"I grow delirious roses." -Funky Blood

NYC and What Transpired Part One - August 18th through Sept 2nd, 2017

In the early afternoon on Friday August 18th I pulled the trigger and hopped in my Subaru Impreza.  My plan to spend the last weeks of summer in NYC hosted by my childhood friend Colin Herlihy finally was in motion.  I almost didn’t go.  My nerves nearly choked me off. 

Twenty seventeen has been a strange year, extreme highs and lows giving way to a long list of questions for the future.  My current guitar teaching job was a cesspool of exploitation (which I’ll get to later), my band’s album was long overdue, so I felt like I was abandoning everything by taking some time for myself.  I put off the trip to NYC for days, continually texting Colin, “Hey, haven't figured out what's going on…” or some such.   

It was a perfect day when I left.  No clouds, only pure light.  A few orange leaves crusting the ground in Jamaica Plain signified the seasons blending in and out of each other.  The butterflies in my stomach were transfixing.  I was telling myself I was nervous to go to the big city as there's much to navigate but I’ve been there many times and know the grid decently well. 

The butterflies left as I entered Connecticut and Stephen King’s "IT" on audiobook reached the final chapter.  I would finish the terrifying and incredible tale before I arrived in Greenpoint, Brooklyn.   

The eight dollar toll over the George Washington was the first time I stopped in hours and my brain clicked over.  Adrenaline came from nowhere in a hot dose.  I got to my Amazon Music app and began to blast “Billy Jack” by Curtis Mayfield.  A down tempo tune with its sparse and ominous bass riff injected me with the need for speed.  I whipped my small car through traffic like I was flying a jet in a rocky canyon.  It was on.  I had arrived.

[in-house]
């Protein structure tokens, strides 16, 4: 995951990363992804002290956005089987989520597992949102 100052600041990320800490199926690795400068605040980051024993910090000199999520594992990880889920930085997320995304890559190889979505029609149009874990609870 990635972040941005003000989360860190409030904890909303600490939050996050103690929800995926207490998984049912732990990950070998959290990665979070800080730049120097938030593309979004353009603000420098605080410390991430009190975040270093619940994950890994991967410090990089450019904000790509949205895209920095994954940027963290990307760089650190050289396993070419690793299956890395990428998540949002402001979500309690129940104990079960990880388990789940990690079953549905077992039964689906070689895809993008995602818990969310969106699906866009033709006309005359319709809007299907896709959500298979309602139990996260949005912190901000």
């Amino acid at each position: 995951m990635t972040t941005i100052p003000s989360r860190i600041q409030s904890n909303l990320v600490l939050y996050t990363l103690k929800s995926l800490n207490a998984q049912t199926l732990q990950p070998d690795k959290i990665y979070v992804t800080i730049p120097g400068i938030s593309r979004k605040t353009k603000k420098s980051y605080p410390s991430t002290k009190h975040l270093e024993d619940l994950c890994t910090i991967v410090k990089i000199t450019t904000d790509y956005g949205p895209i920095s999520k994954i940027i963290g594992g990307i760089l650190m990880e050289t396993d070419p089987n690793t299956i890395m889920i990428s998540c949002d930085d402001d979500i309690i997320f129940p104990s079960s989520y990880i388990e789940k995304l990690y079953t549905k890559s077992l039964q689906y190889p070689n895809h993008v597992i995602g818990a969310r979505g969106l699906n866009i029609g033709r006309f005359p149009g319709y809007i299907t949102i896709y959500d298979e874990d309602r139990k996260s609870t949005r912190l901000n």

Colin lives above a twenty four hour corner grocery with a fruit n' veggie stand that wraps the street corners, “Rachel’s” if my memory serves me well.  Hipster central on Nassau Ave (in a good way), ground zero for vegan pizza that will turn your eyebrows jagged, Xian Foods that serve the best lamb dumplings, Polish bakeries & delicatessens galore (plain donuts to change your life forever), kebab joints, raw fish bar, mini-marts, Army Navy Store, Polish DVD store with B action flicks you’ll never see - and this is contained within a couple blocks. 

People complain about the smell in NYC but where I was all I could smell was the food.  I followed my nose one night when I got a whiff of curry.  It took me a couple minutes to find out where it was coming from because it was a back alley entrance, no where to sit, only a kitchen and delivery bikes outside.  I ordered and waited outside for ten minutes.  The smile on the man’s face seeing someone obviously new to the area come to his place of business was awesome.  And I kept seeing those smiles on people’s faces young and old, all walks.  Polish families mixed in with young college kids trying to survive in the big apple, trustafarian hipsters, blue collar hispanic workers delivering goods to the grocery stores in the middle of the night, the drunks asking everyone for cigarettes, every Uber and cab driver from a different point on the globe - Pakistan, India, Senegal, Tanzania - endless.  It was everything, everywhere, all the time. I ate it up.  The only people who refrained from smiling were the models.  Greenpoint was rife with beautiful women stripped from fashion magazine covers who walked with a general “Not you, sorry,” strut.  Who can blame them though?